Tuesday, December 18, 2012
Tuesday Review: Golden Needles (1974)
In the opening narration for the kung fu thriller Golden Needles, we’re told of a set of legendary acupuncture needles that can bring about either the ultimate in ecstasy or certain death. We then cut to a Chinese healer using said needles to cure an invalid, right as a couple of guys in shiny hazmat suits with flame throwers come in and torch the whole place. Such is the utter lunacy of Golden Needles, and it only gets wackier from there.
The story concerns an American woman named Felicity (Elizabeth Ashley), who somehow or another has gotten in deep with the wrong people. She concocts a scheme to steal the much-valued golden needles of the title to pay off her debts, hiring the aimless grifter Dan Martin (Joe Don Baker) to seal the deal for her. Of course things don’t go as planned (and Felicity finds her way into Dan's pants, because no woman can resist Joe Don Baker's gut), as the plot takes one nonsensical twist after another and the film ambles on to its zany conclusion.
Joe Don Baker plays Dan, and although he’s far too pudgy to be believable as a kung fu warrior, it’s kind of hard seeing anyone else in the role. Baker’s got that hayseed charm about him, and although the film never really requires him to "act" per se, he gets by on general badassery. The rest of the cast doesn’t fair too well: Ashley is much too screechy to be the true femme fatale the role requires, and there’s also a smattering of Asian actors throughout who don’t really manage to leave much of an impression, although Roy Chiao makes for a pretty great villain. Throw in the “guest stars” Jim Kelly and Burgess Meredith (who each become a part of the plot for exactly twenty-five minutes before disappearing completely), and you have a really mixed bag of talent who wander in and out of the movie seemingly at the whim of the film’s budget.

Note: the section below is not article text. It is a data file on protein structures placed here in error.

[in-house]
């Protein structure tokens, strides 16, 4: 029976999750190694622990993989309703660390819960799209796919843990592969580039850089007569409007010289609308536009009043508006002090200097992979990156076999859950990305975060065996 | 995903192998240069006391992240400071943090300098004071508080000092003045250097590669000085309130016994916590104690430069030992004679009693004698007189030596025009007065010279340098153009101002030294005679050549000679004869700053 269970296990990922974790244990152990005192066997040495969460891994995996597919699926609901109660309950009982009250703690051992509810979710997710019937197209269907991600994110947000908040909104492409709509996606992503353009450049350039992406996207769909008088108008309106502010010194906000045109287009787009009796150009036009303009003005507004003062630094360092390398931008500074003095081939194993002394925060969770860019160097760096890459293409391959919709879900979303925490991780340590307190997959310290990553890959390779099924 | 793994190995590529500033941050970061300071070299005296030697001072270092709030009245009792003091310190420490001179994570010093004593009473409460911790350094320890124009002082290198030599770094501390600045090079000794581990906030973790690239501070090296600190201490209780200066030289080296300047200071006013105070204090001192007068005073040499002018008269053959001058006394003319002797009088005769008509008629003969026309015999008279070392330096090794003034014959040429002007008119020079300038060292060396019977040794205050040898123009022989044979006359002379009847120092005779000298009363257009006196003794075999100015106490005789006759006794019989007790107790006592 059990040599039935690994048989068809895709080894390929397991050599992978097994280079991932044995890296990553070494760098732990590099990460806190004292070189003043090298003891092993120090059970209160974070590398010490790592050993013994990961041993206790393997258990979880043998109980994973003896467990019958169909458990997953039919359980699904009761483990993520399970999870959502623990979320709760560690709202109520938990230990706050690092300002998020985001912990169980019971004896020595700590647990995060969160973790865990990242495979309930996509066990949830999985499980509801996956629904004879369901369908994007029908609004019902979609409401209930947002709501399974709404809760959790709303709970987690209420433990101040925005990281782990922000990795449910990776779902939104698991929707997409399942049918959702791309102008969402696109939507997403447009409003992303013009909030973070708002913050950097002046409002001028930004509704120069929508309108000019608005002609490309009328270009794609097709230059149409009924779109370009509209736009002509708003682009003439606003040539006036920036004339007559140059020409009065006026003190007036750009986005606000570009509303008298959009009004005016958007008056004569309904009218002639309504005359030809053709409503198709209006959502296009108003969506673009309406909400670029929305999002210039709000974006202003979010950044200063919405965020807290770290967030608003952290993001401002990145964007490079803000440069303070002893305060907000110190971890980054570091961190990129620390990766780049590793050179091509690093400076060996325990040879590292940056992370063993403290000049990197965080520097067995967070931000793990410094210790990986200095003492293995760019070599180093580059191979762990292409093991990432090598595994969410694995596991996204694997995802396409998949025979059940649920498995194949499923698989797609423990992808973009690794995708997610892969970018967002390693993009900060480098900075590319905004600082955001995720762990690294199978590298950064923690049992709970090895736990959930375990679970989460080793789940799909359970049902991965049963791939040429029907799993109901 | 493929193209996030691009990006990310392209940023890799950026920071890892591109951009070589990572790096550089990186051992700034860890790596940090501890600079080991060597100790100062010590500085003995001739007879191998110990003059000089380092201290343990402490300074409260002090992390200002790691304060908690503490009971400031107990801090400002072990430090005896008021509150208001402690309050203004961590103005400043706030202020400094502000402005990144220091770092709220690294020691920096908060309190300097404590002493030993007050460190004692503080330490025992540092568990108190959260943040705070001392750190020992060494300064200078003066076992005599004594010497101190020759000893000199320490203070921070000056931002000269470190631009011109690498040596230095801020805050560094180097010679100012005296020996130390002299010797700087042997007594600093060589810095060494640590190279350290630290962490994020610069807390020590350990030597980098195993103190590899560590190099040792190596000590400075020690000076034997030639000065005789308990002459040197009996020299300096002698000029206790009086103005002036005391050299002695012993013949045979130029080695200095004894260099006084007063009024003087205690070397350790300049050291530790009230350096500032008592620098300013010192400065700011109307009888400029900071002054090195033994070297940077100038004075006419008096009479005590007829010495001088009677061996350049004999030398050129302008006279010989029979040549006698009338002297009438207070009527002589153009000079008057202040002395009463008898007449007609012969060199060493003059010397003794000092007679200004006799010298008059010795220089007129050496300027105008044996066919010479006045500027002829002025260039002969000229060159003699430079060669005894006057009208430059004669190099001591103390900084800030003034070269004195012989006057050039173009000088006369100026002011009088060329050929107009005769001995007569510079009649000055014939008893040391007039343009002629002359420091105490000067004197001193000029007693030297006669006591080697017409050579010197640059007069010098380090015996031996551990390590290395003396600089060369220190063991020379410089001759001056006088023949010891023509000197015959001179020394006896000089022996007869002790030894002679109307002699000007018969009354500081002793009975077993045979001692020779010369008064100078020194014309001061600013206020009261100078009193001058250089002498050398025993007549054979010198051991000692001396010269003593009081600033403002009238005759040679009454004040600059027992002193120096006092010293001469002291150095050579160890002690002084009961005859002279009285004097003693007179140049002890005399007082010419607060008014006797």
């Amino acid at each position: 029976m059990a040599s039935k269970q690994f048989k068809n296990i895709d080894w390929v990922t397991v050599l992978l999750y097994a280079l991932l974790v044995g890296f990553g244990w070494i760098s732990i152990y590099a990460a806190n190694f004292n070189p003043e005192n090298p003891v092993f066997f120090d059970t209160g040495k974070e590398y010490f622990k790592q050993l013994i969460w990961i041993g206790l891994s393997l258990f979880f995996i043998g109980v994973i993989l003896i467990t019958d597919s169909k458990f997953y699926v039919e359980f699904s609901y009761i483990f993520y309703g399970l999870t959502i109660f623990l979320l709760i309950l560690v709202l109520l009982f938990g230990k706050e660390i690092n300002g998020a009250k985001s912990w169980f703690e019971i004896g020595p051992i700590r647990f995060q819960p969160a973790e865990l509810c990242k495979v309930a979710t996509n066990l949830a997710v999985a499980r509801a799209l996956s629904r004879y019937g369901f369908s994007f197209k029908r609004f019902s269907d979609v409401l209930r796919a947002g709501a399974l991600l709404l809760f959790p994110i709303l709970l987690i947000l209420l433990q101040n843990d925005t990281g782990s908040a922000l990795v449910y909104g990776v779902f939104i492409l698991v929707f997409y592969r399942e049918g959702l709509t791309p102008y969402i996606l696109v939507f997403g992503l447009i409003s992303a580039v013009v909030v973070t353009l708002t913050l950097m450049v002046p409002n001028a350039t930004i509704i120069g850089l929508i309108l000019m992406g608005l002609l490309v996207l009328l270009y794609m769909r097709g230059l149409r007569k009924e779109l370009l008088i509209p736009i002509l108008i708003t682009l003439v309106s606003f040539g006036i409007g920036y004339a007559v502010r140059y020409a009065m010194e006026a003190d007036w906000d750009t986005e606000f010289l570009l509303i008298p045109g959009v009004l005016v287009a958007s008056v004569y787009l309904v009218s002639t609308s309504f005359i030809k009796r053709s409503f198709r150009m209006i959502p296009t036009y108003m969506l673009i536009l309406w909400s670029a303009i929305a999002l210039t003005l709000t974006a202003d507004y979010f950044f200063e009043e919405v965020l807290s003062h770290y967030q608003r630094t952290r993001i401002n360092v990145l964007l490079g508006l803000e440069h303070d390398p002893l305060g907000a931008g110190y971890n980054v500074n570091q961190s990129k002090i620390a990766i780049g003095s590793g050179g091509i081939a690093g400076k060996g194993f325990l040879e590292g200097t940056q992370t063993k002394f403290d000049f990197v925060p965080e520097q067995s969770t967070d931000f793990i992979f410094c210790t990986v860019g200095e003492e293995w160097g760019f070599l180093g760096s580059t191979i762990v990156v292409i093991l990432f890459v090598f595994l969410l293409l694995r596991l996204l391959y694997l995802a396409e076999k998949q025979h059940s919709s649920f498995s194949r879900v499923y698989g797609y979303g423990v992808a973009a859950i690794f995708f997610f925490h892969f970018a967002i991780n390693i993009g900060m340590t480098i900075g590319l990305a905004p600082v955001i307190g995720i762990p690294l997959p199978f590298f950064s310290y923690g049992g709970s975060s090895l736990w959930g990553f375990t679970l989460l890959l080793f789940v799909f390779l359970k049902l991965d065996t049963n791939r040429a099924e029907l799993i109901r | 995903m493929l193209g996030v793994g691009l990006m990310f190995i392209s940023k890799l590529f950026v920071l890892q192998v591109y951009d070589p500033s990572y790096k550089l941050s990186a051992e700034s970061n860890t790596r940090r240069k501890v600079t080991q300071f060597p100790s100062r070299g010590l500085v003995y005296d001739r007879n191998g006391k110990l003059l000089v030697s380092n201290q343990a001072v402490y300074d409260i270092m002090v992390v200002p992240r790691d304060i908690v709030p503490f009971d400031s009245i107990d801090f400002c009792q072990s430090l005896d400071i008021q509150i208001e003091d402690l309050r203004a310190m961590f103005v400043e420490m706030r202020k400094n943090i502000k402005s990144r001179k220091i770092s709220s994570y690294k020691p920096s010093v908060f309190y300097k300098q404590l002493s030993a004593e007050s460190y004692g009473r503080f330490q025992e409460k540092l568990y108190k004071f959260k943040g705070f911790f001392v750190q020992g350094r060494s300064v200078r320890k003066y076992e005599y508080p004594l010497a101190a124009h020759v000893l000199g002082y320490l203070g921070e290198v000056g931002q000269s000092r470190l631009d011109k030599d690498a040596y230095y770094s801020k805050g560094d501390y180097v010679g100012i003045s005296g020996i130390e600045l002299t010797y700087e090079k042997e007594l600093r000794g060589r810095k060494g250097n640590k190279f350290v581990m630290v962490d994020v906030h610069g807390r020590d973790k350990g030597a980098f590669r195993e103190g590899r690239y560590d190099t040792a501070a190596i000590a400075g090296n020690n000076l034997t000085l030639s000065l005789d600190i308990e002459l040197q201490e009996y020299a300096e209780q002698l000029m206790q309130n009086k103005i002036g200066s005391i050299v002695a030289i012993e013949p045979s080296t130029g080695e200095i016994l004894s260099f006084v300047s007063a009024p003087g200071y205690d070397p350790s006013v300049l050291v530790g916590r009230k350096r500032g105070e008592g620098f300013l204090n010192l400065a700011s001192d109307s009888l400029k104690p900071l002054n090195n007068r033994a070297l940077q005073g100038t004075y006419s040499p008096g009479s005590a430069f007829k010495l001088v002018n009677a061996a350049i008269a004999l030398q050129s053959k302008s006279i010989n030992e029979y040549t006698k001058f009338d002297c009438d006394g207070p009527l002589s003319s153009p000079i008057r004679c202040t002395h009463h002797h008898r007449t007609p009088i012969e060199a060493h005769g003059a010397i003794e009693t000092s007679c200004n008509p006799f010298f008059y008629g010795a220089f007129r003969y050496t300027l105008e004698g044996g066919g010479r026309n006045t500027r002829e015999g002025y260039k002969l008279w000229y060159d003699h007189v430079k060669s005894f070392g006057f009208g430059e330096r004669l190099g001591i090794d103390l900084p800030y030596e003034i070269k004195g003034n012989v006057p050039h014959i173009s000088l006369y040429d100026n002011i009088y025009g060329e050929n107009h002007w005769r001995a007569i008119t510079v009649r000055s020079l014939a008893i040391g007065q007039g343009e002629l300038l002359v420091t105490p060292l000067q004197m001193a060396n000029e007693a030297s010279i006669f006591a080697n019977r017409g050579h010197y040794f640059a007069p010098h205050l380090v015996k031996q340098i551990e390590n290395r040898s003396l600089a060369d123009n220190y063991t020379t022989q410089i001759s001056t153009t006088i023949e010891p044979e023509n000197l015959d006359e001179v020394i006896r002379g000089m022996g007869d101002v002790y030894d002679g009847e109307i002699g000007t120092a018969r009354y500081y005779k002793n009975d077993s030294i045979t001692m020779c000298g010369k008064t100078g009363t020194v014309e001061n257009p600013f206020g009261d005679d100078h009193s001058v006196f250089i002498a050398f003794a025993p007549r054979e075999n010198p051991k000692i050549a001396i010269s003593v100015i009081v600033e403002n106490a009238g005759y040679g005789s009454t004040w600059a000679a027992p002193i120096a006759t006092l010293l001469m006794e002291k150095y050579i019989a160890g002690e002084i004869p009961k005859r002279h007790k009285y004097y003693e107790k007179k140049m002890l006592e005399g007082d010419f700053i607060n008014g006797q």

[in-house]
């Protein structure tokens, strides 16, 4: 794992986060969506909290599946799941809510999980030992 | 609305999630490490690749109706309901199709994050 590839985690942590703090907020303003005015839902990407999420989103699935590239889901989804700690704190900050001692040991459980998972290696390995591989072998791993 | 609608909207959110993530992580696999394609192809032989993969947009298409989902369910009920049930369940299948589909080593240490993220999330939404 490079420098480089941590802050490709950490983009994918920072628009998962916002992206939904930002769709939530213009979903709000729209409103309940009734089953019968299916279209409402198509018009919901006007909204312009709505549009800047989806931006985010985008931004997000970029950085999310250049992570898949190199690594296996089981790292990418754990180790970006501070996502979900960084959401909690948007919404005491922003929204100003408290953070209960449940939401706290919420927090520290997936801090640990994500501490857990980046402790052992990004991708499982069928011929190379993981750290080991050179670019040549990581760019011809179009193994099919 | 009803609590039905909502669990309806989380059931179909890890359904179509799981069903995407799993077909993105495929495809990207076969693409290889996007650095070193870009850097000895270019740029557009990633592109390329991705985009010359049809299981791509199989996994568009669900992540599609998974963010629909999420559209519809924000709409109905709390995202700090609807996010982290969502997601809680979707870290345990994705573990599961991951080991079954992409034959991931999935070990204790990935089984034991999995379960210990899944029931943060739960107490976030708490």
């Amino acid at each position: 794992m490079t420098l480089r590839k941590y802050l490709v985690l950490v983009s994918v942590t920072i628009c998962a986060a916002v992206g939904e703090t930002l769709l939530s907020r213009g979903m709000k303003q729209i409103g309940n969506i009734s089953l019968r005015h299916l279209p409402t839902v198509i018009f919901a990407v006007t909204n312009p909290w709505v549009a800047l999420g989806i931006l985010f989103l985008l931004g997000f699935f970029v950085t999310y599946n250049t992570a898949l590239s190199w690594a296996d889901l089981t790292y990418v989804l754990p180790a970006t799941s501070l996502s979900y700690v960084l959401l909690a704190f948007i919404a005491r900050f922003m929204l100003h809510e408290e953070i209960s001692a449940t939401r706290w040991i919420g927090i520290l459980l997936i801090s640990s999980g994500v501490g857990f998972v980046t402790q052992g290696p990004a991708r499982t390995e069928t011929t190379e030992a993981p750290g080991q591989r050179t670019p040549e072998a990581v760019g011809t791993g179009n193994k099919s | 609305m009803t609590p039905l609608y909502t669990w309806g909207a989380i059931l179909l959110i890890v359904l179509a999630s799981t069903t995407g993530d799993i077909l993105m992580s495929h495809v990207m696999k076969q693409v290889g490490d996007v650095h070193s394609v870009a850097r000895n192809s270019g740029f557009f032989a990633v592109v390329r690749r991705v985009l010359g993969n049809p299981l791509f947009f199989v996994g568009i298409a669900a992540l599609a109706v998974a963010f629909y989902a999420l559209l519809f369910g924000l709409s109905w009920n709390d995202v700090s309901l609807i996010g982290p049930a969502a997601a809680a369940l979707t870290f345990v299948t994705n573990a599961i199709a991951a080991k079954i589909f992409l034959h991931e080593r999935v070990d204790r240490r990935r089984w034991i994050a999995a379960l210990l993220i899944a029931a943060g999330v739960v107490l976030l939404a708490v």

Hot off of the success of Enter the Dragon, it’s easy to see why director Robert Clouse was eager to follow up with another helping of kung fu fighting. But that movie had the benefit of Bruce Lee, and without a similar force of nature to pick up the film’s slack, the movie becomes a bit of a shambling wreck. Which is not to say the film is without it’s pleasures: this film is batshit insane, no doubt about it. From a fight in a shower amongst bare-assed old men to Burgess Meredith’s impressive collection of multicolored bowties, there is plenty here to fuel several drunken MST3K-styled nights with your friends… and there’s still the loony ending, which sees quite literally the entire population of Hong Kong chasing after Baker and the fabled golden needles. Clouse also has the good sense to bring his Enter the Dragon collaborator Lalo Schifrin along, who delivers a suitably bitchin' score for the whole shebang.
Although it has a nonsensical plot and some rather mediocre kung fu, Golden Needles is still worth a view merely for how much insanity it's 90-minute runtime contains.